Secondary Logo

Sacral fatigue fractures in children with sacral spina bifida occulta

Hama, Shingo; Takata, Yoichiro; Sakai, Toshinori; Higashino, Kosaku; Abe, Mitsunobu; Nagamachi, Akihiro; Sairyo, Koichi

Journal of Pediatric Orthopaedics B: May 2016 - Volume 25 - Issue 3 - p 278–282
doi: 10.1097/BPB.0000000000000207
SPINE
Open

In this report, we present two cases of 9-year-old children with spina bifida occulta (SBO) of the sacrum, who were diagnosed with sacral fatigue fractures. In both patients, MRI showed a linear signal void and high signal in sacral ala on the short tau inversion recovery sequence. Sacral SBO at the same level of the sacral fracture was observed in each patient on computed tomography images. These lesions healed with rest. This is the first literature reporting cases with sacral stress fractures who had SBO at the same level of fracture.

Department of Orthopedics, Tokushima University, Tokushima, Japan

Correspondence to Yoichiro Takata, MD, PhD, Department of Orthopedics, Tokushima University, 3-18-15 Kuramoto-cho, Tokushima 770-8503, Japan Tel: +81 88 633 7240; fax: +81 88 633 0178; e-mail: yoichiro76@gmail.com

This is an open-access article distributed under the terms of the Creative Commons Attribution-Non Commercial-No Derivatives License 4.0 (CCBY-NC-ND), where it is permissible to download and share the work provided it is properly cited. The work cannot be changed in any way or used commercially. http://creativecommons.org/licenses/by-nc-nd/4.0/.

Back to Top | Article Outline

Introduction

Nontraumatic sacral fractures can be characterized as insufficiency fractures in elderly populations and fatigue fractures in younger populations and athletes 1–3. Insufficiency fractures occur in osteoporotic patients or in patients who have undergone radiation therapy for pelvic malignancy. Fatigue fractures occur in physically active individuals, such as long-distance runners, in whom repetitive stress loads occur 4. Several reports have described their occurrence in athletes who engage in vigorous exercise. However, sacral fatigue fractures in children are very uncommon 4–6, especially in those younger than 10 years of age.

Here, we present two cases of 9-year-old children diagnosed with sacral fatigue fractures.

Back to Top | Article Outline

Case reports

The authors obtained informed written consent from the patients’ parents to publish this case report.

Back to Top | Article Outline

Case 1

A 9-year-old baseball player presented with a 1-month history of right low back and buttock pain during baseball. He had just returned to baseball after cessation of sports activity because of osteochondritis dissecans of the left knee. MRI showed signal changes in the right sacral ala. He was referred to our department for further workup of his low back and buttock pain.

The patient had no paresthesia, weakness, fever, bowel or bladder dysfunction, or weight loss. He had no history of previous pelvic disease, and family history was nonspecific. No history of trauma was reported. Physical examination indicated local tenderness over the right iliac crest and slight limitation in the range of motion in the right hip; however, no areas of decreased sensation or leg-length discrepancy were noted. Pain was exacerbated by activity and relieved on rest.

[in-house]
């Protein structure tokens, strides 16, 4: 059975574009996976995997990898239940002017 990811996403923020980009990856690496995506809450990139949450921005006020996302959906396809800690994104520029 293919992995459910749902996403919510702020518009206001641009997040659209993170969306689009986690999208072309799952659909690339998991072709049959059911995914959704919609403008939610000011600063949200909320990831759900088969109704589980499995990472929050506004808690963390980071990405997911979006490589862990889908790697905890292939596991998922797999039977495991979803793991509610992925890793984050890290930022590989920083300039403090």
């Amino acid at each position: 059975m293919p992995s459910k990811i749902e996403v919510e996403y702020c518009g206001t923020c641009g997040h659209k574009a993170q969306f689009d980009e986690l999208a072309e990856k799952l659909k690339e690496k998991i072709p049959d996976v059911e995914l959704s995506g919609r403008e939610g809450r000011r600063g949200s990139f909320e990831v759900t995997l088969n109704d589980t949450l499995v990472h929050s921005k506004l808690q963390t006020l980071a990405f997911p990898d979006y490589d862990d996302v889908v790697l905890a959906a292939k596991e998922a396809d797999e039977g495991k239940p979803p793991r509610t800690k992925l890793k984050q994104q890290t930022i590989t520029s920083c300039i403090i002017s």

Plain radiographs of the pelvis showed no abnormal findings such as osteolytic or sclerotic changes (Fig. 1). MRI showed a linear signal void in the right S1 ala on both T1-weighted and short tau inversion recovery (STIR) coronal images. Further, there were low signal intensity changes on T1-weighted images and high signal changes on STIR surrounding the linear signal void (Fig. 2a and b). A linear sclerotic change was observed at the same area on computed tomography, and spina bifida occulta (SBO) was noted from S1 to S5 (Fig. 3). A diagnosis of sacral fatigue fracture was made on the basis of both clinical and imaging data. We advised the patient to withdraw from all sports activities for 6 weeks. Three months after symptom onset, pain was improved and signal changes in the right S1 ala had disappeared on MRI (Fig. 2c and d).

Fig. 1

Fig. 1

Fig. 2

Fig. 2

Fig. 3

Fig. 3

Back to Top | Article Outline

Case 2

A 9-year-old male baseball player experienced pain in the left hip after playing baseball. He stopped playing baseball and rested following onset. No history of paresthesia, weakness, fever, bowel or bladder dysfunction, or weight loss was noted. His previous medical history and family history were nonspecific, and there was no history of trauma. MRI showed signal intensity changes in the left sacral ala. Three weeks after symptom onset, he was referred to our department for further workup of the persistent left hip pain. However, the pain had already improved upon presentation to us. Physical examination indicated no tenderness over the paraspinal region, buttocks, low back, or femoral head. Both his lower extremities showed full range of motion and full motor strength, and there were no areas of decreased sensation or leg-length discrepancy. The FABER-Patrick test was negative on both sides. His reflexes were symmetric, bilateral, and normal. He could stand on one leg without pain.

Plain radiographs of the pelvis were normal. MRI showed a linear signal void on the T2-weighted coronal image in the left S2 sacral ala (Fig. 4a). Computed tomography indicated a linear band of medullary sclerosis at the same site and SBO was noted at S2 (Fig. 5). This patient had a transitional vertebra in the lumbosacral region (Fig. 5c). The diagnosis of sacral fatigue fracture was made.

Fig. 4

Fig. 4

Fig. 5

Fig. 5

Because his pain had already improved, he was allowed to resume sports activities as long as pain was tolerable. Two months later, T2-weighted coronal image showed the linear signal void at the fracture to be unclear and diffuse (Fig. 4b). The signal intensity of the surrounding medulla was essentially normal. The patient had no recurrent pain or complaints and returned to sports activities.